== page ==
For me, it was something that we need to survive. An act that people engage in, every day, was an act that I was abusing and using for means outside of that survival. I knew which foods to buy to get my fix, I knew which places to hide it so as to escape judgment and I knew that once I’d achieved my “high,” it was time to put the package down. I’d finally gotten my fix. No sense in wasting any “product.”
Addiction is about a dependence on a product (or action) for bringing a chemical response. Pleasure is related to the reward centers of the brain, which compel us to not only recognize items that bring us pleasure but seek out those items when pleasure is needed. Dopamine, a key component of the reward center, plays a big part in our ability to control our emotional responses to situations. In short, if you’ve relied on external sources to help you cope with negative circumstances in the past, it makes rehabilitation difficult if you haven’t developed alternative coping mechanisms.
That’s what’s so peculiar about someone who admitted to having a cocaine habit having drugs like Xanax on hand. Xanax, an anti-anxiety medication, would help “calm down” or “keep calm” someone who struggles with coping with day to day function. It, honestly, looks like she went from using an illegal substance to cope to using a legal substance to cope. The legalities don’t make it any less problematic.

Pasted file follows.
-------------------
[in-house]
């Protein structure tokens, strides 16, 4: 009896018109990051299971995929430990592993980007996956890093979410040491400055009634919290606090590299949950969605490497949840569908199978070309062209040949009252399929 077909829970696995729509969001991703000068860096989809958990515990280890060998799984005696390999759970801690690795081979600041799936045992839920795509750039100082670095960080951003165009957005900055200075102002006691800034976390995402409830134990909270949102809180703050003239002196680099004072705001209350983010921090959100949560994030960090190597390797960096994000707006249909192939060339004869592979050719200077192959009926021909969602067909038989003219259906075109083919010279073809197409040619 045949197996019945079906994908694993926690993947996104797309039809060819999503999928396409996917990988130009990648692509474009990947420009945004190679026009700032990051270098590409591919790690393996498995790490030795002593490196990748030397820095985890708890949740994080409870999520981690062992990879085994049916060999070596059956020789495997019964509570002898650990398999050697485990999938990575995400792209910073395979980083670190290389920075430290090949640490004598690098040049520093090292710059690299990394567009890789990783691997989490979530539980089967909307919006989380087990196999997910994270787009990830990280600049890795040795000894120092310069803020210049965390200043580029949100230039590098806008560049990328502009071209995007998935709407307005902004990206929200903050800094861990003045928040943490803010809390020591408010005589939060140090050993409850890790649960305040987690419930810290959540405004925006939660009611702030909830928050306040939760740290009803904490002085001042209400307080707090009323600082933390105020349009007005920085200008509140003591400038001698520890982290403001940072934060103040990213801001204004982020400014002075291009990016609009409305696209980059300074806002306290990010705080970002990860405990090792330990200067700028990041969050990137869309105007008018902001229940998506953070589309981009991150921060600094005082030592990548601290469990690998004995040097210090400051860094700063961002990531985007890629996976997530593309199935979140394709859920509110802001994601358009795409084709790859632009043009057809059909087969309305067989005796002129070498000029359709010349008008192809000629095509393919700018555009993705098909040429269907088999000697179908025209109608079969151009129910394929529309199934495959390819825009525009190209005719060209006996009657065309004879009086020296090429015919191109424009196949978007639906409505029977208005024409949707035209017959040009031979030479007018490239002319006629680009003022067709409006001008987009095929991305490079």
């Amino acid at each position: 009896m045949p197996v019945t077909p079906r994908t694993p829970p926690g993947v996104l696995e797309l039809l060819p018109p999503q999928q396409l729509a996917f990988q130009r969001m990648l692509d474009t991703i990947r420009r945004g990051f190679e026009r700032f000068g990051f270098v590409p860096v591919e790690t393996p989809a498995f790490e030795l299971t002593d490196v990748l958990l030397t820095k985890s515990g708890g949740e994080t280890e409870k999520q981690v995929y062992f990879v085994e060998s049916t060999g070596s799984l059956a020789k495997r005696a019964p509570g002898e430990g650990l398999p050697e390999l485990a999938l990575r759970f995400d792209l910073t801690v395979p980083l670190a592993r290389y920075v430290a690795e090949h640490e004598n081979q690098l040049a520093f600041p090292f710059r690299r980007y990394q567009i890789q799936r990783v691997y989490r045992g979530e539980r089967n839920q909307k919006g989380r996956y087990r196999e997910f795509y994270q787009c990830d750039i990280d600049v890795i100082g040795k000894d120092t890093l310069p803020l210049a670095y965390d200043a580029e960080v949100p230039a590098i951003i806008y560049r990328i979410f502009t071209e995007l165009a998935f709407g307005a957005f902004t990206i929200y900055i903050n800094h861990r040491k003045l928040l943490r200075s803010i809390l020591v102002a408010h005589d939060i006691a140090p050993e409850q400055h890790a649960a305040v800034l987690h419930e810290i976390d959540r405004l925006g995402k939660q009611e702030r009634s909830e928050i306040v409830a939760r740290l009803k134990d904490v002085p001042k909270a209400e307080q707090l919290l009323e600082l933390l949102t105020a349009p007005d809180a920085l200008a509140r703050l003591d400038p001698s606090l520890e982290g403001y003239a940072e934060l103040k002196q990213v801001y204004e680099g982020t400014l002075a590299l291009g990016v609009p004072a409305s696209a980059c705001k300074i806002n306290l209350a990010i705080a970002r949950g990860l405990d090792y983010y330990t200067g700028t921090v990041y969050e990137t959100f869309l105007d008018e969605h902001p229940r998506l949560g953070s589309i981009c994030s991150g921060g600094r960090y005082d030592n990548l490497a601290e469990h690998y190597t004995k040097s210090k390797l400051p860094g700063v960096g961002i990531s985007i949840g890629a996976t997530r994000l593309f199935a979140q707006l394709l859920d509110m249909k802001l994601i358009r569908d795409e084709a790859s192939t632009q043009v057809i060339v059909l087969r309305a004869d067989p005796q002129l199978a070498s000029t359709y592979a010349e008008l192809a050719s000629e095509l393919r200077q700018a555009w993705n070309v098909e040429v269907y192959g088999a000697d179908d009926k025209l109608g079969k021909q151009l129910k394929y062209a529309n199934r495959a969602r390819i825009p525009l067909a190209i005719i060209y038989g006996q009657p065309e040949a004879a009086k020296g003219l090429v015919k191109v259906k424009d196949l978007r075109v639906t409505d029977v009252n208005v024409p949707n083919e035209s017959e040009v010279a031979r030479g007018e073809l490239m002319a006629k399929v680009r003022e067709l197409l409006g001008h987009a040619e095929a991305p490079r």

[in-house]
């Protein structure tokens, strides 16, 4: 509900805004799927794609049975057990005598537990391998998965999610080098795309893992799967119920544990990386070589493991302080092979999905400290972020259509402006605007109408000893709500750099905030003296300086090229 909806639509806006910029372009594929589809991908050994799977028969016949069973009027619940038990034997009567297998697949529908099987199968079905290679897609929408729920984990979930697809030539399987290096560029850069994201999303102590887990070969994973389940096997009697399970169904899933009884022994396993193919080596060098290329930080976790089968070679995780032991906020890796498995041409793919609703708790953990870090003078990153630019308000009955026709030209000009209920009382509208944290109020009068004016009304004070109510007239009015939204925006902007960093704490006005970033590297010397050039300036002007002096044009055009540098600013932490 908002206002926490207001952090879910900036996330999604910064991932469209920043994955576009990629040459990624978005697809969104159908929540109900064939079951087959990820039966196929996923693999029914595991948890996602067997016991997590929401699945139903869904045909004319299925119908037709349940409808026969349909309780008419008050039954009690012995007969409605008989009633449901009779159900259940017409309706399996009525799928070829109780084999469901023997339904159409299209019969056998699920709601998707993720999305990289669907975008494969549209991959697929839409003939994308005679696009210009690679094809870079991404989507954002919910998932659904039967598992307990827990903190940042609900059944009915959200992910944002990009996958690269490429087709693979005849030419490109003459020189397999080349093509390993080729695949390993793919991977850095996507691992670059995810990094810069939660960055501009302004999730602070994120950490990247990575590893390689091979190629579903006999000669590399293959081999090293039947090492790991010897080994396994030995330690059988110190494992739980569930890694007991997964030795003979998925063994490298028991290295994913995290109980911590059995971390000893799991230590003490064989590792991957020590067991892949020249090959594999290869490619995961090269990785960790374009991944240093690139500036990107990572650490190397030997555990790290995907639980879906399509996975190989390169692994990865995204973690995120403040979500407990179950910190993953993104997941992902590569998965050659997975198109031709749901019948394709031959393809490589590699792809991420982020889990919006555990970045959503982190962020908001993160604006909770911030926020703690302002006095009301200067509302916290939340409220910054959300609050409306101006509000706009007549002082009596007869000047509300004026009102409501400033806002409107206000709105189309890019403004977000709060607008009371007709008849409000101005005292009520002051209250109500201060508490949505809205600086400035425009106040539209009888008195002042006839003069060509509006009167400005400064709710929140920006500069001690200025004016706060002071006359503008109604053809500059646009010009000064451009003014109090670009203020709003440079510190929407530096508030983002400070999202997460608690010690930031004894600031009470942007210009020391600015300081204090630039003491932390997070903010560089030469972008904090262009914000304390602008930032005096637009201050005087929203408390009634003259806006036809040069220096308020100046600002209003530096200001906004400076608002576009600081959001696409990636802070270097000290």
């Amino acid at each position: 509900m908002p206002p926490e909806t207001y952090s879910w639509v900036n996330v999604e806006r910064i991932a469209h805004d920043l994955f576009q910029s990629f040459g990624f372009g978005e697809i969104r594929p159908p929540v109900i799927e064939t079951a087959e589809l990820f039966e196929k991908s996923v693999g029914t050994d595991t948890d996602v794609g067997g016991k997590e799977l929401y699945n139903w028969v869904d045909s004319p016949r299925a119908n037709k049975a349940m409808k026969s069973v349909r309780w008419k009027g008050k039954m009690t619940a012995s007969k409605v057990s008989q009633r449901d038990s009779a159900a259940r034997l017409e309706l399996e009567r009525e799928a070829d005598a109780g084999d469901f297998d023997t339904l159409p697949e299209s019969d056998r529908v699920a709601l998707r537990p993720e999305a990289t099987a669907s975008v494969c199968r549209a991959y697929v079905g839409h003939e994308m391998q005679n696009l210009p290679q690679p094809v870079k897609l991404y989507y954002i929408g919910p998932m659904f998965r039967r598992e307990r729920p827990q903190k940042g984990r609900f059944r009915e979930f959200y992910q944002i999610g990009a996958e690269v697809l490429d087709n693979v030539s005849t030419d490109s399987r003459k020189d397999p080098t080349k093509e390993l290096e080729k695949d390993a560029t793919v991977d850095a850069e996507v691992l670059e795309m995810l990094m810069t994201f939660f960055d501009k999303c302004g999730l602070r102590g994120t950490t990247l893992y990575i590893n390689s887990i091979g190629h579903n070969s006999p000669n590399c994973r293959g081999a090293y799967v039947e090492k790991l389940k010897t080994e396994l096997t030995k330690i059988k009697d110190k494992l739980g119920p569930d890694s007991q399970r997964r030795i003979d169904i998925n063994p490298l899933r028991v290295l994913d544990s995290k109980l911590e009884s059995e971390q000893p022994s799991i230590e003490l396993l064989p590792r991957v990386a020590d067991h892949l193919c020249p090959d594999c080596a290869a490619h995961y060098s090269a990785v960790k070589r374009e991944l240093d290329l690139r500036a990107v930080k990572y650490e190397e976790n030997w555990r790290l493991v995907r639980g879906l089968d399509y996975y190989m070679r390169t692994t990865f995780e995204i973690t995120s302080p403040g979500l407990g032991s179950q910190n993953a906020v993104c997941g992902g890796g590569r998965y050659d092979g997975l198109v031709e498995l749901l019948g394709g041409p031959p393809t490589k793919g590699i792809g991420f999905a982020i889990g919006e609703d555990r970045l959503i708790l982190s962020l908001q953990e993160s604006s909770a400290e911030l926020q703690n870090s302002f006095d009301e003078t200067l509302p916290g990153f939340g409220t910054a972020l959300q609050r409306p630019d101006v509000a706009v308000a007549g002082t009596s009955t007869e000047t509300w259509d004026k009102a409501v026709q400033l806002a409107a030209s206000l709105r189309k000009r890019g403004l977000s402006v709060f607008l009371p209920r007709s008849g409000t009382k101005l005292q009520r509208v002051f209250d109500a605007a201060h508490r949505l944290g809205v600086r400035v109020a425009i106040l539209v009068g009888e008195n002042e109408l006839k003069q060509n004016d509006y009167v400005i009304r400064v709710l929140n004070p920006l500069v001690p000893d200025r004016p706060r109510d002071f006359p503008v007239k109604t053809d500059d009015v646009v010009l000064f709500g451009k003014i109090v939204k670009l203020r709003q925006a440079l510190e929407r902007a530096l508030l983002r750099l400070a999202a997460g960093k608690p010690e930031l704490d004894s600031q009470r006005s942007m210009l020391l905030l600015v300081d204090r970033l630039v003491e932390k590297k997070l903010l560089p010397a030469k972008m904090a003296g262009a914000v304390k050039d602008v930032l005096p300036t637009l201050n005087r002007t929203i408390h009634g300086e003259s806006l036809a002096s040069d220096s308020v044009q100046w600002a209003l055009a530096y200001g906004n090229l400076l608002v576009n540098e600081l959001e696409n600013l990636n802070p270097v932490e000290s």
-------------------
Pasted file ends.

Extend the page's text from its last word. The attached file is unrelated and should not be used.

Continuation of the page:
So many of us want to ask the wrong questions about what happened to Whitney, and any other person who suffers a similar fate. We’re hurt. We want to ask a thousand “whys.” We want to lay blame. I think the pain from that hurt is okay. I think it’s a necessary part of the grieving process. It’s the other two, the “whys” and the “blame,” that are a struggle for me.
When it comes to situations like this, I think it’s only fair to ask “why,” because we are human beings who learn from the missteps of our peers. We want to understand “how” so that we can, hopefully, help someone else. Our motives aren’t entirely altruistic – we want to save ourselves from the pain of losing another loved one – but it’s never been said that helping someone else can’t help yourself, too.
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As for blame, hmm… is addiction about blame? I don’t know, especially when we are talking about someone who has lost their life, already. It’s hard for any of us, on the epitome of “the outside,” to be able to diagnose blame because all we knew of Whitney, a mega star in the era of “no Internet” where the tabloid reigned supreme, was what People or Star told us… which, in the grand scheme of things, wasn’t much. But in a hurt, blood-thirsty quest, we want to saddle someone – namely, her husband – with the eternal guilt of being the reason why she is no longer here. It just… I don’t know. It feels cruel to me.